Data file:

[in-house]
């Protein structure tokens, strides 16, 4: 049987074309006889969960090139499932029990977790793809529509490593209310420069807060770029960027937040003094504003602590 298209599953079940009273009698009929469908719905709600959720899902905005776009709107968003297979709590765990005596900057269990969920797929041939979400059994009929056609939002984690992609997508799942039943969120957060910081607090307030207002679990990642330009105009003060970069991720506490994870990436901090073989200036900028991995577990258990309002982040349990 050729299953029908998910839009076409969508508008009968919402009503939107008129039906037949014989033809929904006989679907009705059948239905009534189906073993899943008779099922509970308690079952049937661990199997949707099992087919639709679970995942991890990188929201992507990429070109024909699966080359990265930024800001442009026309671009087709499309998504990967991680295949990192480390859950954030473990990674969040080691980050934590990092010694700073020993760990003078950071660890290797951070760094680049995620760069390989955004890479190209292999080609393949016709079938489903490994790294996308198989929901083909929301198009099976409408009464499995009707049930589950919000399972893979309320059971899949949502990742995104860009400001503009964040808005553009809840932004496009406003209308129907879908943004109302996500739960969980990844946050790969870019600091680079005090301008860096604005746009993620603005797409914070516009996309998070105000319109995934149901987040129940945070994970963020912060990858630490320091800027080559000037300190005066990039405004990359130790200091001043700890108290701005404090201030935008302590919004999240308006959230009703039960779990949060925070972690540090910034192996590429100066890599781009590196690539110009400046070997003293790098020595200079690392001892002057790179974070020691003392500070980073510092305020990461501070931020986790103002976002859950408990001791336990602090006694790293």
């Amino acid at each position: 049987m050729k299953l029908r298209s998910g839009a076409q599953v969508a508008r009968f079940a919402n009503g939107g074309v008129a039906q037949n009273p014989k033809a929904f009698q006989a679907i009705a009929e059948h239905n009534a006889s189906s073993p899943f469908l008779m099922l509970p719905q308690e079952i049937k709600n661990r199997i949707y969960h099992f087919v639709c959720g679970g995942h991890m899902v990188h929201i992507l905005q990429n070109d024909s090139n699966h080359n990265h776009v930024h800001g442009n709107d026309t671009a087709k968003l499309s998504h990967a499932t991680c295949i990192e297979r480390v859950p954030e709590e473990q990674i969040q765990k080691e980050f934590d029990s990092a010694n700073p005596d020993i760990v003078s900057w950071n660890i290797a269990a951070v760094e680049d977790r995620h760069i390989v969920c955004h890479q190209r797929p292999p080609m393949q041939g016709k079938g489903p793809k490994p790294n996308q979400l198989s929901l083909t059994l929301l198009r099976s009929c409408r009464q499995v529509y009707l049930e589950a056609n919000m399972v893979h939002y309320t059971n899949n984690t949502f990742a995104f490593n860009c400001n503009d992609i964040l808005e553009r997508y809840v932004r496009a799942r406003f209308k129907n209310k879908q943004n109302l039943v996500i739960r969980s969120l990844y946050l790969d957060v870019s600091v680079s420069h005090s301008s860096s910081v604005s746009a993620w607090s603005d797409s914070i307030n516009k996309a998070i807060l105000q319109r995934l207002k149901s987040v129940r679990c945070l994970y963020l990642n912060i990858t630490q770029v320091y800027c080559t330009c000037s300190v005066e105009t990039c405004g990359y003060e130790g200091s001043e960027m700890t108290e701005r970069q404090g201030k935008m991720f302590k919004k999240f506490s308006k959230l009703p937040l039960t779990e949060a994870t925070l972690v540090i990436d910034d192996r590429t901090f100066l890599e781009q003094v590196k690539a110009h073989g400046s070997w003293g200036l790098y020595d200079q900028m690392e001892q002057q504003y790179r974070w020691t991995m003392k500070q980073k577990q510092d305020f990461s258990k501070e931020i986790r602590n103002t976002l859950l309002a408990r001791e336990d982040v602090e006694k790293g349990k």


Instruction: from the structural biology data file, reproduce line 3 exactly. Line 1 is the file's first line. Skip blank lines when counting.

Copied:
């Amino acid at each position: 049987m050729k299953l029908r298209s998910g839009a076409q599953v969508a508008r009968f079940a919402n009503g939107g074309v008129a039906q037949n009273p014989k033809a929904f009698q006989a679907i009705a009929e059948h239905n009534a006889s189906s073993p899943f469908l008779m099922l509970p719905q308690e079952i049937k709600n661990r199997i949707y969960h099992f087919v639709c959720g679970g995942h991890m899902v990188h929201i992507l905005q990429n070109d024909s090139n699966h080359n990265h776009v930024h800001g442009n709107d026309t671009a087709k968003l499309s998504h990967a499932t991680c295949i990192e297979r480390v859950p954030e709590e473990q990674i969040q765990k080691e980050f934590d029990s990092a010694n700073p005596d020993i760990v003078s900057w950071n660890i290797a269990a951070v760094e680049d977790r995620h760069i390989v969920c955004h890479q190209r797929p292999p080609m393949q041939g016709k079938g489903p793809k490994p790294n996308q979400l198989s929901l083909t059994l929301l198009r099976s009929c409408r009464q499995v529509y009707l049930e589950a056609n919000m399972v893979h939002y309320t059971n899949n984690t949502f990742a995104f490593n860009c400001n503009d992609i964040l808005e553009r997508y809840v932004r496009a799942r406003f209308k129907n209310k879908q943004n109302l039943v996500i739960r969980s969120l990844y946050l790969d957060v870019s600091v680079s420069h005090s301008s860096s910081v604005s746009a993620w607090s603005d797409s914070i307030n516009k996309a998070i807060l105000q319109r995934l207002k149901s987040v129940r679990c945070l994970y963020l990642n912060i990858t630490q770029v320091y800027c080559t330009c000037s300190v005066e105009t990039c405004g990359y003060e130790g200091s001043e960027m700890t108290e701005r970069q404090g201030k935008m991720f302590k919004k999240f506490s308006k959230l009703p937040l039960t779990e949060a994870t925070l972690v540090i990436d910034d192996r590429t901090f100066l890599e781009q003094v590196k690539a110009h073989g400046s070997w003293g200036l790098y020595d200079q900028m690392e001892q002057q504003y790179r974070w020691t991995m003392k500070q980073k577990q510092d305020f990461s258990k501070e931020i986790r602590n103002t976002l859950l309002a408990r001791e336990d982040v602090e006694k790293g349990k």